Today’s post is 1690 words, 10 photos, an 8 minute read. Enjoy!
HAPPY NEW YEAR!!! Welcome back to Traveling with Tom and to the year 2023, the year of the rabbit. It’s my wish that you and yours have a pleasant, fun, and prosperous new year.
On this New Years Day, I bring you Part 1 of my annual Reflection, Resolutions, and Renewal post. I’ll begin with a reflection on 2022 that will be continued in Part 2 next week.
I published fifty-two blog posts in 2022. A few of those were repeats of articles and photos from older posts. But for most of January, February, March, and early April, I published posts from our November 2021 trip through national parks and monuments in Colorado, Utah, and California. Here are a few highlights.
Arches National Park
The Delicate Arch is the most popular destination in the park. Here’s why: the opening or window is 46 feet tall and 32 feet wide making it the tallest free-standing arch in the park; it’s known around the world through the many published photographs; it’s the symbol featured on the Utah license plates.
There are three ways to see Delicate Arch. One is by way of a difficult three-mile trail from the Wolfe Ranch that takes visitors to the arch. Hiking time is estimated at 2-3 hours roundtrip. The second way is by way of a half mile hike to the Upper Delicate Arch Viewpoint from the parking lot. This is a steep climb to the top of a rock formation to view Delicate Arch from a distance of at least a quarter mile. After examining this trail, we decided to view the iconic arch from the Lower Delicate Arch Viewpoint, no huffing and puffing up a steep hill! I took the photo below with my telephoto lens extended to the max. Note the number of people milling around the arch. It is a site to behold. For my post on Arches National Park click here.
Bears Ears National Monument
The two buttes in the distance were named by the natives of the area in several languages, all translated to some version of Bears Ears.
Natural Bridges National Monument
Within the boundaries of Bears Ears lies another national monument, Natural Bridges. It’s run by the National Park Service and was the first national monument established in the State of Utah (1908). This park receives a little over 100,000 visitors per year. While it’s remote, I think it’s definitely worth the time and travel to see such natural beauty. For more information on this national monument click here.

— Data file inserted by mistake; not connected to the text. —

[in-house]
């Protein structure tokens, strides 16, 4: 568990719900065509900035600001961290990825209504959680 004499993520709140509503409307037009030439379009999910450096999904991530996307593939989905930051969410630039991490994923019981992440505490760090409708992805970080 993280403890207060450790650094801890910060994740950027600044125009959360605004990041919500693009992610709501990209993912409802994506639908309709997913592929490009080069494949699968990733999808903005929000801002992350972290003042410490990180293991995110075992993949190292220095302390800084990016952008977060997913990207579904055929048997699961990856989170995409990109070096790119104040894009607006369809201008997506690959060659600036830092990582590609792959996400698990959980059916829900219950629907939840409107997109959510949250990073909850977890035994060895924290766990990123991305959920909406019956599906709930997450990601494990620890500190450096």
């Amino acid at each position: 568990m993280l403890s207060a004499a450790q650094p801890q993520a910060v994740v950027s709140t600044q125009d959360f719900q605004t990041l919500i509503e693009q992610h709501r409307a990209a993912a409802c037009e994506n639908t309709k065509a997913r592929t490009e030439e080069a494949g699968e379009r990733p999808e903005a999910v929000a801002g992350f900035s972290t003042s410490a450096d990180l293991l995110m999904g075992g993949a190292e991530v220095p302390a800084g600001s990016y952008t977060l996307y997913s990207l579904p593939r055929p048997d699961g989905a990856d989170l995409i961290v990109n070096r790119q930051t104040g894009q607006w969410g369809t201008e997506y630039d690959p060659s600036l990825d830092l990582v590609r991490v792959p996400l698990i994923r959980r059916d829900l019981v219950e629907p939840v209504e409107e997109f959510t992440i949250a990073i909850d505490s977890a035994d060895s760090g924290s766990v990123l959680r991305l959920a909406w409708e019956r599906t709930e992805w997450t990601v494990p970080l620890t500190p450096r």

Capitol Reef National Park
Capitol Reef protects the Waterpocket Fold, a S-shaped rocky spine that runs north to south through the park for nearly 100 miles. This feature makes the park narrow, six miles wide on average, and long, about sixty miles. The park is bordered on the west by the Fishlake and Dixie National Forests and Grand Staircase-Escalante National Monument. On the east side, the boundary is primarily in the hands of the Bureau of Land Management (BLM). Click here for my post on Capitol Reef and click here for more information from the National Park Service.
Bryce Canyon National Park
Bryce Canyon National Park is world famous for its hoodoos, those tall, thin spires of soft rock topped with a harder rock. Nowhere in the world are hoodoos as abundant as at Bryce Canyon. They are created by erosion from thin walls of rock along the cliffs called fins. Over time, frost and dripping water create holes or windows. As the windows grow, the tops eventually collapse leaving a column. Rain further sculpts these pillars into hoodoos. Eventually, the snow and rain will weaken the hoodoo and it will crumple into a pile of rubble. For my blog on Bryce Canyon, click here.
Zion National Park
At the visitor center, we learned that Zion National Park is located at the junction of the Colorado Plateau, the Great Basin, and the Mojave Desert. This allows for a unique geography with a variety of features such as jagged mountains, buttes, mesas rivers, canyons, arches, woodlands, and desert. This makes it perfect for a national park. The most prominent feature of the park is fifteen mile long Zion Canyon that was carved by the Virgin River.
You might be wondering how this park was named. In the early 1870s, the explorer John Wesley Powell was in the area and named this area Mukuntuweap, a Paiute word meaning “straight canyon.” The Mormon settlers that moved to this area beginning in the 1850s, called it Zion, a place of peace referred to in the Bible. That name stuck mostly because the other name was hard to pronounce, spell, and likely more appealing to a broader audience.